Random House Publishing Group | July 2016 | 416 pgs
We live because we are remembered. ~ Pg 388
Valley of the Moon is a time-travel fantasy with a time period set between 1906 and the 1980s. Alternating between two core narratives, this story tells a timeless love and the vast farm community in Greengage, Valley of the Moon.
It is San Francisco, 1975. When Lux first stumbles upon Valley of the Moon on a full moon with a heavy fog surrounding her camp site over the Sonoma landscape, she thought she has wandered into a site meant for a history show, considering the people she met wore their clothings like they belong in another era. But no, she also realises that the farm is huge and that the way they behave and speak make them seem like they do live in another time. And they are.
Valley of the Moon, California - 1906. Joseph Bell, the person who is solely in charge of Greengage, has great plans for their community and he also believes in equality in status and class. In his mind, he feels that everyone deserves a better life and fairness, just like his late mother had devoted to many causes including education and women's rights. He bought the luscious valley which later became Greengage; a home not only for himself and his wife but also a tribute to his late mother and her ideals. The farm flourishes, but an earthquake shattered the community and the residents find themselves forever trapped within Greengage, with a towering bank of fog that hung at the edge of the woods. They had lost two men who had tried to enter the fogbank; they even did a few experiments with their domestic animals and they died, too. Until Lux steps in from that fogbank alive and into their hearts. Lux later discovers that only she is able to come and go and that she will come to a stage when she will be torn between these two different worlds she is in.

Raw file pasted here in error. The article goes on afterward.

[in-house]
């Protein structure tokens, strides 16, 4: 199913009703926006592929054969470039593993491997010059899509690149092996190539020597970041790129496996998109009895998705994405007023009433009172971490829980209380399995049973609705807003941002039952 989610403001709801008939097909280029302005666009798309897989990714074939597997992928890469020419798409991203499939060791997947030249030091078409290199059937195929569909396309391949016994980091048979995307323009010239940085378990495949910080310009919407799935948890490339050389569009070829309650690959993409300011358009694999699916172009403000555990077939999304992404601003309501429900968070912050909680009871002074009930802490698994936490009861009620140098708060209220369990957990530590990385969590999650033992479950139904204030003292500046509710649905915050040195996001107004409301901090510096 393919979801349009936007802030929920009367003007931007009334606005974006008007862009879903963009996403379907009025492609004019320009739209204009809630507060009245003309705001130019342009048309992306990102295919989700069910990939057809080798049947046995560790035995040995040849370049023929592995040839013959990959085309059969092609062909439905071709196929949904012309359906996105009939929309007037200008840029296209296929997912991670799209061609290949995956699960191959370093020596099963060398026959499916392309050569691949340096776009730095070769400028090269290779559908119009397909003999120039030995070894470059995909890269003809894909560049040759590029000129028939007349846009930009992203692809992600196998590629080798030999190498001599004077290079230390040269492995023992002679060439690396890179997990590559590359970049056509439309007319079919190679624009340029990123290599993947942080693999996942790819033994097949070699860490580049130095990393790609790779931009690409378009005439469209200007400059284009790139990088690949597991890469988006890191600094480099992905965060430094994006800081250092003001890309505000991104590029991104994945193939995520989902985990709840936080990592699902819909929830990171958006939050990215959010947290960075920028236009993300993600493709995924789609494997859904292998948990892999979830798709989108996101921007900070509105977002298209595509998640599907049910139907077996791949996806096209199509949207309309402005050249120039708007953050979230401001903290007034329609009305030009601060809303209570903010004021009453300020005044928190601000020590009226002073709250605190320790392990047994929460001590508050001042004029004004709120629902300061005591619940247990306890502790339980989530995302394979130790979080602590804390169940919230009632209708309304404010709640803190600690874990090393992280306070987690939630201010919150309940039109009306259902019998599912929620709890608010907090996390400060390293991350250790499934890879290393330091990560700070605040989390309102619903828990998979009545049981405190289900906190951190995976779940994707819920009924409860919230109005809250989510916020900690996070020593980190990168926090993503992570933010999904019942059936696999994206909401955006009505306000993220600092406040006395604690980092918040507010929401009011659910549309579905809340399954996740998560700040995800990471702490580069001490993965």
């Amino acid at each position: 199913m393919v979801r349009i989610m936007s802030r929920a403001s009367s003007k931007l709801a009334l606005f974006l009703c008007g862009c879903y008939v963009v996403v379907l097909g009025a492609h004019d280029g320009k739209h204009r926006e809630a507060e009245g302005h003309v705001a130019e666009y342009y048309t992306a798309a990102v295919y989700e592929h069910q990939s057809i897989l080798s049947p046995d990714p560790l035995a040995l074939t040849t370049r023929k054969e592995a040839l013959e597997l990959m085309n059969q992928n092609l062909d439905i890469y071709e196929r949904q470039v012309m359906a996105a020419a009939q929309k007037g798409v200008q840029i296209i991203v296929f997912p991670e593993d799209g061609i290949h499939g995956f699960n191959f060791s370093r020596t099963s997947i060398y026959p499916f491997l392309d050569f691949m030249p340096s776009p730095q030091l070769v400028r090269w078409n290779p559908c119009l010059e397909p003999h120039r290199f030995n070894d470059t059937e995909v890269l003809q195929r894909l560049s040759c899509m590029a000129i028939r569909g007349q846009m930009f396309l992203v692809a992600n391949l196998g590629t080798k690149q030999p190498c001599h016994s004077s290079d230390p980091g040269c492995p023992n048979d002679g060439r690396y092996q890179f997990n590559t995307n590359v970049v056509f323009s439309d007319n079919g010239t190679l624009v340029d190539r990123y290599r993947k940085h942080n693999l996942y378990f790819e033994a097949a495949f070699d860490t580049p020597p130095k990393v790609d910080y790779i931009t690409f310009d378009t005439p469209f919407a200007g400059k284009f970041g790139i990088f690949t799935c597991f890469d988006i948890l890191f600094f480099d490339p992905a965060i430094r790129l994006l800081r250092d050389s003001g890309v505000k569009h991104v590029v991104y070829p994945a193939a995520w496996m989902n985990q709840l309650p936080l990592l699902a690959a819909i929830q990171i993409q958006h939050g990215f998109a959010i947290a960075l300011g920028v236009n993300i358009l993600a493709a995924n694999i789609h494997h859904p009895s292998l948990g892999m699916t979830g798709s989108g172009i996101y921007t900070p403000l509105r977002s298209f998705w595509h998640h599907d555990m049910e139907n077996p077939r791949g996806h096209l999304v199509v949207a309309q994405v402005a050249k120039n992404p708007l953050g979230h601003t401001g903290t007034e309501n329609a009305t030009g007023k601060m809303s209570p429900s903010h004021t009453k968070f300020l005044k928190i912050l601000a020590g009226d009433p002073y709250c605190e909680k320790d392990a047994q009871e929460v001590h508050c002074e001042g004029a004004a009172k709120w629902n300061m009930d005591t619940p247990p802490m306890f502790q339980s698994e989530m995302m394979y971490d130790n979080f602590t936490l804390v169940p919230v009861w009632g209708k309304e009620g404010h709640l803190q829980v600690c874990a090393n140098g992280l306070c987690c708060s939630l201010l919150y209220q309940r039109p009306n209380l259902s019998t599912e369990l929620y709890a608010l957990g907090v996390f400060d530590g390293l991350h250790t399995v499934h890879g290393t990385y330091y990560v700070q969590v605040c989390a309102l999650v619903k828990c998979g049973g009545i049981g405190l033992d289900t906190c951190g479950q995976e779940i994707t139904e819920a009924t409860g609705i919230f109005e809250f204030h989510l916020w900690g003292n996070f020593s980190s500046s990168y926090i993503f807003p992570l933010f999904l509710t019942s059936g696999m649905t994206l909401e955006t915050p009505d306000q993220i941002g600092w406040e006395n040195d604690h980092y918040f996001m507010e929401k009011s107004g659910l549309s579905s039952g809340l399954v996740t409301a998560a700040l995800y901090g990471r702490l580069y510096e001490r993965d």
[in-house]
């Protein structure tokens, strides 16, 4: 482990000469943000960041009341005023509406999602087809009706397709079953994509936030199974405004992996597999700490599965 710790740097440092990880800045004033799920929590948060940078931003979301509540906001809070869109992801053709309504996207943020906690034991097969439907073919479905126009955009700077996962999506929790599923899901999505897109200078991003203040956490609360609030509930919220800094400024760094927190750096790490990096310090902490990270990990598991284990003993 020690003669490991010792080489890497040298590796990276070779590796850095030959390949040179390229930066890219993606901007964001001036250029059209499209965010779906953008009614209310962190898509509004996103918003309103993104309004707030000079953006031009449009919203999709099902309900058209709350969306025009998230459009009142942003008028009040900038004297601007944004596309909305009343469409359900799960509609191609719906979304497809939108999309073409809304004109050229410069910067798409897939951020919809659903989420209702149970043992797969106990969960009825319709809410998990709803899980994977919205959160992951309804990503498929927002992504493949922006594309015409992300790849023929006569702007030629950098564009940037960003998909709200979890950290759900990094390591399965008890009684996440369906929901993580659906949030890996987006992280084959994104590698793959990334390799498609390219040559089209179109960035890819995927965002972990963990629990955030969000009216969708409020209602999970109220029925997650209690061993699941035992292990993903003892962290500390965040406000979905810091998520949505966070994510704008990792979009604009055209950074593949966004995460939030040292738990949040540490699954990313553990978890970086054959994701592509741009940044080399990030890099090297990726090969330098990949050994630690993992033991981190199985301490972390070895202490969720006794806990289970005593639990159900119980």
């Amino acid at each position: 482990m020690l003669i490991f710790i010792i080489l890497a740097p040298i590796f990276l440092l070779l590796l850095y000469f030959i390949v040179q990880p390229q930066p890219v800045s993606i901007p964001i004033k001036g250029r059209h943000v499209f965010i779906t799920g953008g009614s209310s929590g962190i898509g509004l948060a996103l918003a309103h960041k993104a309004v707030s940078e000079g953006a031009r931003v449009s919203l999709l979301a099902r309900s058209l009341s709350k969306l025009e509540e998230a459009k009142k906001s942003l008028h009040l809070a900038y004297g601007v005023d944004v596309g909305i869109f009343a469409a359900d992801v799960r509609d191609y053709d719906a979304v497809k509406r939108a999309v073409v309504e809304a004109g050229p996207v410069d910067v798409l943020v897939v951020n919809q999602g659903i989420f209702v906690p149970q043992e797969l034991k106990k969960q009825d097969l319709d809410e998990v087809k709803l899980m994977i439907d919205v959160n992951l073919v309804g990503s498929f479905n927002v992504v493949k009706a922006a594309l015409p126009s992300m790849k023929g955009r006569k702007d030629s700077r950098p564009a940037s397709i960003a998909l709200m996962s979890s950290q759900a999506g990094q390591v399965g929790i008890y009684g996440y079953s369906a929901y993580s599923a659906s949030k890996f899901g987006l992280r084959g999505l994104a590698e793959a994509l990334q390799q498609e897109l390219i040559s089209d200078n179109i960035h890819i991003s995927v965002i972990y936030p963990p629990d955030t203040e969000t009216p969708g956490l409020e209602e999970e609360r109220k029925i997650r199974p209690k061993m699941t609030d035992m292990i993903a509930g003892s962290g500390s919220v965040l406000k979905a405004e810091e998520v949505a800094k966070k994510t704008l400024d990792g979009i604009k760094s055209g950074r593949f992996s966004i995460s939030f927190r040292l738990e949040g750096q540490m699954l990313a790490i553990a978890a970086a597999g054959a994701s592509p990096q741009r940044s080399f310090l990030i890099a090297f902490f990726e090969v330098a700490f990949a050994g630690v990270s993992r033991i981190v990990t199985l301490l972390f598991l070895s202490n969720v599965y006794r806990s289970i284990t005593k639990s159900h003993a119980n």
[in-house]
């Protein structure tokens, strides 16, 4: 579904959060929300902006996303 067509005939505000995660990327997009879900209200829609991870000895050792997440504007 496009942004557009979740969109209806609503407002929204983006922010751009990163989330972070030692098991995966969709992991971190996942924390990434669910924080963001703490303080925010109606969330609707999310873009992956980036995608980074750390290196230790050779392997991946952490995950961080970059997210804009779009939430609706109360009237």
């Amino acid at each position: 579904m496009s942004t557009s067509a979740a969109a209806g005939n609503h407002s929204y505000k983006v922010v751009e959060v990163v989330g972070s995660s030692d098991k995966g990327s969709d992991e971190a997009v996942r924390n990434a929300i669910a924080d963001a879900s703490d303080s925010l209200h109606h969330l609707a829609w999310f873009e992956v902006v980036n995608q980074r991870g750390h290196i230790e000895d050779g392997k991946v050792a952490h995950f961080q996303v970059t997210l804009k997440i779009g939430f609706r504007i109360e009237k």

I was sucked into Melanie Gideon's world of Greengage, despite that I am not a huge time travel genre fan. The past and the 1970s and 80s settings were what most enticing to me, for I love reading anything which is historical. While the 20th century doesn't seem like decades ago, it still brings back memories and nostalgia for readers who are familiar with that time period. But, this story is more about Lux's and Joseph's life and the struggles they faced in their own time. Lux has had issues with her father since she was a teenager; and then there is the challenge of bringing up a five-year-old boy as a single parent. And being able to travel through the past appears to be her escapism. For Joseph, aside from his dreams he is a futurist who sees beyond and hope for something much more better; which is why he sees Lux as his guide to a "new world".
The ending was filled with melancholy; one which reminds us how time waits for no man.
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